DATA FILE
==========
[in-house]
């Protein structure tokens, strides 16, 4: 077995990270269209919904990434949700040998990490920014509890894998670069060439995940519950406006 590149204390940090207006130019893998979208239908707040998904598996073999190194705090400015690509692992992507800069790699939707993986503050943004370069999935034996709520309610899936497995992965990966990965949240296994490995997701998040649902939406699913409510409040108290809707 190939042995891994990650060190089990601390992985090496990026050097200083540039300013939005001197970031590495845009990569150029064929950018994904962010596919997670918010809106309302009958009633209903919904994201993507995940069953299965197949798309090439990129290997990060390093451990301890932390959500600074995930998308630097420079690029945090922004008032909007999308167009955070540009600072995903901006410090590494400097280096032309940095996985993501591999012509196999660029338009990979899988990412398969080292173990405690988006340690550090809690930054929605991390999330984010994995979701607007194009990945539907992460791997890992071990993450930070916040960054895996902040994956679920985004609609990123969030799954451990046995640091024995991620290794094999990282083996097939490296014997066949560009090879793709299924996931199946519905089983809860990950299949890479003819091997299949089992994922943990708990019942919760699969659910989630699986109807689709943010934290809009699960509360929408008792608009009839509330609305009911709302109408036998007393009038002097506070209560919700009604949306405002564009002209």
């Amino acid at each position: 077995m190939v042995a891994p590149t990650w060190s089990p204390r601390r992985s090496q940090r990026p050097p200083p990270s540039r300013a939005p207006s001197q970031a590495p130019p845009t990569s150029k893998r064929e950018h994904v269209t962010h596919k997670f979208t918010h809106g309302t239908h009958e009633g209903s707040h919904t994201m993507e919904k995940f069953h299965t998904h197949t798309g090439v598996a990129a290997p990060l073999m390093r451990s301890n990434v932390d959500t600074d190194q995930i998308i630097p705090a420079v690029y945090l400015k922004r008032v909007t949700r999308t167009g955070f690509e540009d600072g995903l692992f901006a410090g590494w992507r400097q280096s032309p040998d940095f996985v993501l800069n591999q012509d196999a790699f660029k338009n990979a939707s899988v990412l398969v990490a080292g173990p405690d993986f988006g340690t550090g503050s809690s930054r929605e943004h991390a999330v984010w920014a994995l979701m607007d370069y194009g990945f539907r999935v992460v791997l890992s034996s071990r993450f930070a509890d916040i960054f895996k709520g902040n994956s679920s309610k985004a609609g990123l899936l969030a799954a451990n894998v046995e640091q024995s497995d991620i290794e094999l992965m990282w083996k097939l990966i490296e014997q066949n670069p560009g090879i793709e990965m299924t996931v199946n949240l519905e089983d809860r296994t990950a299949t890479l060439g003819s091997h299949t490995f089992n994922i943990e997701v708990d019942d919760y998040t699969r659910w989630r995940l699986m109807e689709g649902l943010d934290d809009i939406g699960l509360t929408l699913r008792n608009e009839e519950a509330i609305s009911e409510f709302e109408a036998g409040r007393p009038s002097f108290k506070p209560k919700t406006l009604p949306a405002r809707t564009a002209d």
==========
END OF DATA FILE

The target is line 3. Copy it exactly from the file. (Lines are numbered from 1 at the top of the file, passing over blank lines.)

């Amino acid at each position: 077995m190939v042995a891994p590149t990650w060190s089990p204390r601390r992985s090496q940090r990026p050097p200083p990270s540039r300013a939005p207006s001197q970031a590495p130019p845009t990569s150029k893998r064929e950018h994904v269209t962010h596919k997670f979208t918010h809106g309302t239908h009958e009633g209903s707040h919904t994201m993507e919904k995940f069953h299965t998904h197949t798309g090439v598996a990129a290997p990060l073999m390093r451990s301890n990434v932390d959500t600074d190194q995930i998308i630097p705090a420079v690029y945090l400015k922004r008032v909007t949700r999308t167009g955070f690509e540009d600072g995903l692992f901006a410090g590494w992507r400097q280096s032309p040998d940095f996985v993501l800069n591999q012509d196999a790699f660029k338009n990979a939707s899988v990412l398969v990490a080292g173990p405690d993986f988006g340690t550090g503050s809690s930054r929605e943004h991390a999330v984010w920014a994995l979701m607007d370069y194009g990945f539907r999935v992460v791997l890992s034996s071990r993450f930070a509890d916040i960054f895996k709520g902040n994956s679920s309610k985004a609609g990123l899936l969030a799954a451990n894998v046995e640091q024995s497995d991620i290794e094999l992965m990282w083996k097939l990966i490296e014997q066949n670069p560009g090879i793709e990965m299924t996931v199946n949240l519905e089983d809860r296994t990950a299949t890479l060439g003819s091997h299949t490995f089992n994922i943990e997701v708990d019942d919760y998040t699969r659910w989630r995940l699986m109807e689709g649902l943010d934290d809009i939406g699960l509360t929408l699913r008792n608009e009839e519950a509330i609305s009911e409510f709302e109408a036998g409040r007393p009038s002097f108290k506070p209560k919700t406006l009604p949306a405002r809707t564009a002209d």